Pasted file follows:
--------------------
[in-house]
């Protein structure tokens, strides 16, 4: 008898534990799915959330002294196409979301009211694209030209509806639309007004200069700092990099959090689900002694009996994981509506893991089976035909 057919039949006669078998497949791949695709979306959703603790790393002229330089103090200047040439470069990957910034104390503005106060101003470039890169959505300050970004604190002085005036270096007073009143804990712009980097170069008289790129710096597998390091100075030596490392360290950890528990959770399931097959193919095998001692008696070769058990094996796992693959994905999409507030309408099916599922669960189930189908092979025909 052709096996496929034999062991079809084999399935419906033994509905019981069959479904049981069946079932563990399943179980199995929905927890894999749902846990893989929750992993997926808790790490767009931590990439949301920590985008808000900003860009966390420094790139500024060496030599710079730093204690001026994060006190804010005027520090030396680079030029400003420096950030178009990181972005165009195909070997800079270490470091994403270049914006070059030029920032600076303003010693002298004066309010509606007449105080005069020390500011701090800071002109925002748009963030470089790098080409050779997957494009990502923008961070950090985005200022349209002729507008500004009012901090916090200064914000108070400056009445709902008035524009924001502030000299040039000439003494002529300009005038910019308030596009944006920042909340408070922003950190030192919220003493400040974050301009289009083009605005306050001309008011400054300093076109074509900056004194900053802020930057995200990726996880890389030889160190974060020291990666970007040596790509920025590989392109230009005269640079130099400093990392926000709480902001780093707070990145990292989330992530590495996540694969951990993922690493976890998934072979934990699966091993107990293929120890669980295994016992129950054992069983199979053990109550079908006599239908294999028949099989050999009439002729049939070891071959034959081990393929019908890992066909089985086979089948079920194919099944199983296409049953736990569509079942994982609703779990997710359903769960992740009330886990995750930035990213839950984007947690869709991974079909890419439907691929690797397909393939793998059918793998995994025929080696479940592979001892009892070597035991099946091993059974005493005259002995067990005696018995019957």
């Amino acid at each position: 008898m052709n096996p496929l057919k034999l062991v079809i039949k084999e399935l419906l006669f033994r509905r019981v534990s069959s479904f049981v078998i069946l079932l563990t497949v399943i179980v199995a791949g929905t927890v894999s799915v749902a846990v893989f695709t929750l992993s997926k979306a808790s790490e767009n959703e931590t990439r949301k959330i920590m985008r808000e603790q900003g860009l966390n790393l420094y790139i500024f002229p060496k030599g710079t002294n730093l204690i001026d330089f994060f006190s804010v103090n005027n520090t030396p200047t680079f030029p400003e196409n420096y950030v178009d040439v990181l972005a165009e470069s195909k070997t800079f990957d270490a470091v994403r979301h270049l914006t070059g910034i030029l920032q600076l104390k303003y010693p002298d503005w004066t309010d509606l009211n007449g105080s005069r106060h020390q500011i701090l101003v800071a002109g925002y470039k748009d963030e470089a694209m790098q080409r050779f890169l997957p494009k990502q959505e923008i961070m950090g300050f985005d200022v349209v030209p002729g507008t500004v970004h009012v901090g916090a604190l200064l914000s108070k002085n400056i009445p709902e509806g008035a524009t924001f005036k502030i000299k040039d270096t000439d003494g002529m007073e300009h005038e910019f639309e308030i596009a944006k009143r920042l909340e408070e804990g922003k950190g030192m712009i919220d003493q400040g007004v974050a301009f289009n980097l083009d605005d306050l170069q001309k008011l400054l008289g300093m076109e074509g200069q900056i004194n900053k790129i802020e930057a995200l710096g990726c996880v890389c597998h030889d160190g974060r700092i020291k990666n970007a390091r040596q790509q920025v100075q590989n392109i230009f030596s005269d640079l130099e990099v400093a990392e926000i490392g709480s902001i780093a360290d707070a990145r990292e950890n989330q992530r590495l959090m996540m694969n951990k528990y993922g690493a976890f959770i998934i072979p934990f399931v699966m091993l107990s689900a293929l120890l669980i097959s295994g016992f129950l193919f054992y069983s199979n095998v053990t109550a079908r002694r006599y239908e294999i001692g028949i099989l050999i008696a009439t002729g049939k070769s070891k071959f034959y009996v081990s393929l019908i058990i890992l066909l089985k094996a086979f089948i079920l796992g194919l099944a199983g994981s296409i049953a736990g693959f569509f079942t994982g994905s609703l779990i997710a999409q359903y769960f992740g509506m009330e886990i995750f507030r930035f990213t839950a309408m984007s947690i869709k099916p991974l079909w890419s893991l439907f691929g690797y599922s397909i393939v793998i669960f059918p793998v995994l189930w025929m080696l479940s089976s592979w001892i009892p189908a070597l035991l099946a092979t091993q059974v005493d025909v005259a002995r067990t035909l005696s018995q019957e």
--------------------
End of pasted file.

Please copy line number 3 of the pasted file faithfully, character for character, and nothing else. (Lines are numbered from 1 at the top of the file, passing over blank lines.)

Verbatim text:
């Amino acid at each position: 008898m052709n096996p496929l057919k034999l062991v079809i039949k084999e399935l419906l006669f033994r509905r019981v534990s069959s479904f049981v078998i069946l079932l563990t497949v399943i179980v199995a791949g929905t927890v894999s799915v749902a846990v893989f695709t929750l992993s997926k979306a808790s790490e767009n959703e931590t990439r949301k959330i920590m985008r808000e603790q900003g860009l966390n790393l420094y790139i500024f002229p060496k030599g710079t002294n730093l204690i001026d330089f994060f006190s804010v103090n005027n520090t030396p200047t680079f030029p400003e196409n420096y950030v178009d040439v990181l972005a165009e470069s195909k070997t800079f990957d270490a470091v994403r979301h270049l914006t070059g910034i030029l920032q600076l104390k303003y010693p002298d503005w004066t309010d509606l009211n007449g105080s005069r106060h020390q500011i701090l101003v800071a002109g925002y470039k748009d963030e470089a694209m790098q080409r050779f890169l997957p494009k990502q959505e923008i961070m950090g300050f985005d200022v349209v030209p002729g507008t500004v970004h009012v901090g916090a604190l200064l914000s108070k002085n400056i009445p709902e509806g008035a524009t924001f005036k502030i000299k040039d270096t000439d003494g002529m007073e300009h005038e910019f639309e308030i596009a944006k009143r920042l909340e408070e804990g922003k950190g030192m712009i919220d003493q400040g007004v974050a301009f289009n980097l083009d605005d306050l170069q001309k008011l400054l008289g300093m076109e074509g200069q900056i004194n900053k790129i802020e930057a995200l710096g990726c996880v890389c597998h030889d160190g974060r700092i020291k990666n970007a390091r040596q790509q920025v100075q590989n392109i230009f030596s005269d640079l130099e990099v400093a990392e926000i490392g709480s902001i780093a360290d707070a990145r990292e950890n989330q992530r590495l959090m996540m694969n951990k528990y993922g690493a976890f959770i998934i072979p934990f399931v699966m091993l107990s689900a293929l120890l669980i097959s295994g016992f129950l193919f054992y069983s199979n095998v053990t109550a079908r002694r006599y239908e294999i001692g028949i099989l050999i008696a009439t002729g049939k070769s070891k071959f034959y009996v081990s393929l019908i058990i890992l066909l089985k094996a086979f089948i079920l796992g194919l099944a199983g994981s296409i049953a736990g693959f569509f079942t994982g994905s609703l779990i997710a999409q359903y769960f992740g509506m009330e886990i995750f507030r930035f990213t839950a309408m984007s947690i869709k099916p991974l079909w890419s893991l439907f691929g690797y599922s397909i393939v793998i669960f059918p793998v995994l189930w025929m080696l479940s089976s592979w001892i009892p189908a070597l035991l099946a092979t091993q059974v005493d025909v005259a002995r067990t035909l005696s018995q019957e």